Don’t miss the Startup Conference on May 17 in Silicon Valley.

“You know what we should do when we launch our startup, to create some buzz?” asked my co-founder. “Let’s start a blog. We can write a series of articles. That’s sure to drive traffic!”

“Great idea” I said. “Do it.”

That was the end of it. The blog articles never materialized. Not even one. So I wrote them myself.

Some people are doers. Others, not so much. Thousands of smart people had the insight that school sucks and it could be done better with the Internet. Only one picked up a video camera and recorded more than a hundred hours of math lessons, giving us Khan Academy.

Make sure the first five people in your startup are doers. Brainstorming is fun. Generating ideas is exciting. But you need everyone to put in the 99% of effort that it takes to implement ideas, not just the 1% to come up with them.

You may have heard of the Lean Startup approach. You know you have to go out of the building and find customers. But you just can’t gather the energy to pick up your phone or take the first step to actually meet any users. Instead, you polish your code, your PowerPoint, or whatever it is that you can do in the comfort and safety of your laptop.

Doers don’t make that mistake.

How do you find Doers?

Doers are actually quite easy to identify, once you know what to look for. Let’s say you meet this potential co-founder at some event. Great discussion, very good ideas… You meet again one week later to catch up. Really only one of two things will happen:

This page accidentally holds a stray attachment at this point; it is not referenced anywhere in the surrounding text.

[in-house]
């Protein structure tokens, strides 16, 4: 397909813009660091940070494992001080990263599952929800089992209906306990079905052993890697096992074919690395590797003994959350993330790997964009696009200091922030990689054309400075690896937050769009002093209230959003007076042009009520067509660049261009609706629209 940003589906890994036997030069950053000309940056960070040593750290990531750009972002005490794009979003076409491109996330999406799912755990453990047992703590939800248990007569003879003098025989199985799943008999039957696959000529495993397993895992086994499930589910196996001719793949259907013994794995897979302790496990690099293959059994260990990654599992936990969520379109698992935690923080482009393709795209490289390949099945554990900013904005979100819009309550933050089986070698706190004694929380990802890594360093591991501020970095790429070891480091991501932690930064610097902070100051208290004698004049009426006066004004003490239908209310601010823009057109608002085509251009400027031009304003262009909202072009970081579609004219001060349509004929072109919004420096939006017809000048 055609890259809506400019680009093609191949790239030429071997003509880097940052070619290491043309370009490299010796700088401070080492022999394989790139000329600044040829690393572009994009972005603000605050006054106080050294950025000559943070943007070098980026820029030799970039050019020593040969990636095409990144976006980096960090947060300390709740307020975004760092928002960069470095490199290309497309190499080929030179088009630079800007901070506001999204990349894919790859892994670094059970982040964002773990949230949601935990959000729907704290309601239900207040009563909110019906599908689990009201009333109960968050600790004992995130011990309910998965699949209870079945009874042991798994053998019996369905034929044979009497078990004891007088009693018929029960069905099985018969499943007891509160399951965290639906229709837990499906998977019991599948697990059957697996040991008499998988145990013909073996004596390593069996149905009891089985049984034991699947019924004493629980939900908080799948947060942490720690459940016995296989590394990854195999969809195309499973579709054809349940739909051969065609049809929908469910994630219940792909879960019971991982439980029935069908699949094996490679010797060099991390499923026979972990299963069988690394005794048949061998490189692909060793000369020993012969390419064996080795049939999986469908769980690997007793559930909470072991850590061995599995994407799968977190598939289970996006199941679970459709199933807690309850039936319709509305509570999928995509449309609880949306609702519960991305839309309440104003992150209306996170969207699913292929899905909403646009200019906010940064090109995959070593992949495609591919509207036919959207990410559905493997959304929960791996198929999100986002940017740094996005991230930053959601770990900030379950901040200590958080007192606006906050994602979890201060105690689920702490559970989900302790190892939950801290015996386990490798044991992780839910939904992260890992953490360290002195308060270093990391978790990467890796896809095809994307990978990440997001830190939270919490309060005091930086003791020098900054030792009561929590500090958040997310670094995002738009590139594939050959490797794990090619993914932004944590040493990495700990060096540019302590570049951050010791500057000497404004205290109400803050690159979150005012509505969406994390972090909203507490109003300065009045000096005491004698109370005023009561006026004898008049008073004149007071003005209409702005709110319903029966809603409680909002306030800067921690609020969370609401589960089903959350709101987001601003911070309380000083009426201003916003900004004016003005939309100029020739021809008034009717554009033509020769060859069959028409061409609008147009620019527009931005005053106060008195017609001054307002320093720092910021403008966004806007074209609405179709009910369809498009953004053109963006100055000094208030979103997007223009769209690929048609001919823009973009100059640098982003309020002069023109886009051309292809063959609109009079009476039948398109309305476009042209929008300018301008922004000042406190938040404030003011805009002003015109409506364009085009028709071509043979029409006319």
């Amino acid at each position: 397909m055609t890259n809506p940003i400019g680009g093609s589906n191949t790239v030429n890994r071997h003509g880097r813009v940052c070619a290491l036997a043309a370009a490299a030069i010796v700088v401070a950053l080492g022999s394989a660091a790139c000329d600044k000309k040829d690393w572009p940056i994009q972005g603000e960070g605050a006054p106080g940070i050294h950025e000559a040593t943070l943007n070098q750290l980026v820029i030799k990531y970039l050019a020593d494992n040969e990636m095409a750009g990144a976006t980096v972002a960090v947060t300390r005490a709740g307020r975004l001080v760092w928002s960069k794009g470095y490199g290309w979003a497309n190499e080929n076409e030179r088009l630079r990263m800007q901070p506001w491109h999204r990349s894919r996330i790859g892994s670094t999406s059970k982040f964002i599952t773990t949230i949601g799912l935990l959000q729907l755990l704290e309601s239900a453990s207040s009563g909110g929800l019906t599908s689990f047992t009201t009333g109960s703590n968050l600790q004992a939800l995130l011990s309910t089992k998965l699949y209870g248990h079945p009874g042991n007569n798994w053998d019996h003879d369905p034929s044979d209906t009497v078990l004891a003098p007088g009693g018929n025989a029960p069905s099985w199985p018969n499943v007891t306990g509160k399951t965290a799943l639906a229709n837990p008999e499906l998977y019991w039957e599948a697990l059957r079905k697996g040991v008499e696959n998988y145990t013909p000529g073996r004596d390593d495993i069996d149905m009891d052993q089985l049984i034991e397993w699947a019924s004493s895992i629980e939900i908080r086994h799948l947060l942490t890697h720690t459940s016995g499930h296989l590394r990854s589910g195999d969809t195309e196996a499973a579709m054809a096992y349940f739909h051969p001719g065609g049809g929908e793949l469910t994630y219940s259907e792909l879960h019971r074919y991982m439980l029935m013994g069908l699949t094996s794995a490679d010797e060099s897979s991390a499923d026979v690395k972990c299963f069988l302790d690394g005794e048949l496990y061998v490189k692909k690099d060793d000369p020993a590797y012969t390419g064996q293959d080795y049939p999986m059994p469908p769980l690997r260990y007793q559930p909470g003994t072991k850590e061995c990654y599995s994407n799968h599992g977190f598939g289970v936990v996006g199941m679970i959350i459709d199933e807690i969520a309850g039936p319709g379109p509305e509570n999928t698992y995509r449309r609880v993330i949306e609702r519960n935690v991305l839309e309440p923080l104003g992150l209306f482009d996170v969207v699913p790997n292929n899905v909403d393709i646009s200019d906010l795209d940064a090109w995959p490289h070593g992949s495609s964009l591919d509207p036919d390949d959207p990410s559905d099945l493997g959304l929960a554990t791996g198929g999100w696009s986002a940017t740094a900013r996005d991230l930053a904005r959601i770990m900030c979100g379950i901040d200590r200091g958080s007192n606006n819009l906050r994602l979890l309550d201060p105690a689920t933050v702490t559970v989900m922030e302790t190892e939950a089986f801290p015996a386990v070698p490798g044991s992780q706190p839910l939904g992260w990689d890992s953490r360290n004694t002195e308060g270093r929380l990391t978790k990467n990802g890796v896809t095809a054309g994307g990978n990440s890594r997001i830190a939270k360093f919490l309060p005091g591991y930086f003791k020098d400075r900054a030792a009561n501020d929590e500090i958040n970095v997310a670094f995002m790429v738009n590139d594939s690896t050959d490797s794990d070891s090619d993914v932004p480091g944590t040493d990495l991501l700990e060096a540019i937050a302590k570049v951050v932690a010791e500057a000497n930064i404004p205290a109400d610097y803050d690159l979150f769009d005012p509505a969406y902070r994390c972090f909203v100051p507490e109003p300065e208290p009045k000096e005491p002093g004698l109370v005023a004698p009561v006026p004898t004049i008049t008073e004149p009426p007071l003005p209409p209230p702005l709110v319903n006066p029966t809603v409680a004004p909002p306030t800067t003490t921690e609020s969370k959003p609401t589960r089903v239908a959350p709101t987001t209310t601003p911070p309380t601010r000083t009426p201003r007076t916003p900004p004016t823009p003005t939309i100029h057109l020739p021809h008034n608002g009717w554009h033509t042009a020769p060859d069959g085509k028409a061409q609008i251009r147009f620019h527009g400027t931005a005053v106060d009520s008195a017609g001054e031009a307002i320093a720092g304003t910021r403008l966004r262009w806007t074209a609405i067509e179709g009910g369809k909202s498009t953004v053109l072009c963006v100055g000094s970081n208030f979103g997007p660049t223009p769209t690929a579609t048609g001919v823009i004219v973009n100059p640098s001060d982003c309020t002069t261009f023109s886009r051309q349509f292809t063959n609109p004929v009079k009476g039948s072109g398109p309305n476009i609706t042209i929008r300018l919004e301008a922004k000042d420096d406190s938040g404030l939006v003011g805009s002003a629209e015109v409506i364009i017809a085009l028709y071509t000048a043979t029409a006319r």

(a) That person gives you more ideas, more discussion ensues.


(b) They report on what they did during the week to make progress: they reached out to some potential users, made some introductions, did a mockup for the website, etc.

Did they do stuff or did they stay home and think? The thinking is actually easy. It’s actually about the same mental effort as day dreaming. You need someone who will do stuff.

Next time you meet such a person, test them. During the course of regular conversation, leave hints that “we” should do this, and “we” should do that… A few days later, check on them. Did they pick up any of the work you hinted at?

If not, run away.

Don’t miss: the co-founder equity calculator.

More doer stories: having the idea of writing a blog about startups is easy. Actually spending your days (and nights) doing it is another story… That’s what happened with TechCrunch. Check out the post-sale disagreement and reconciliation here.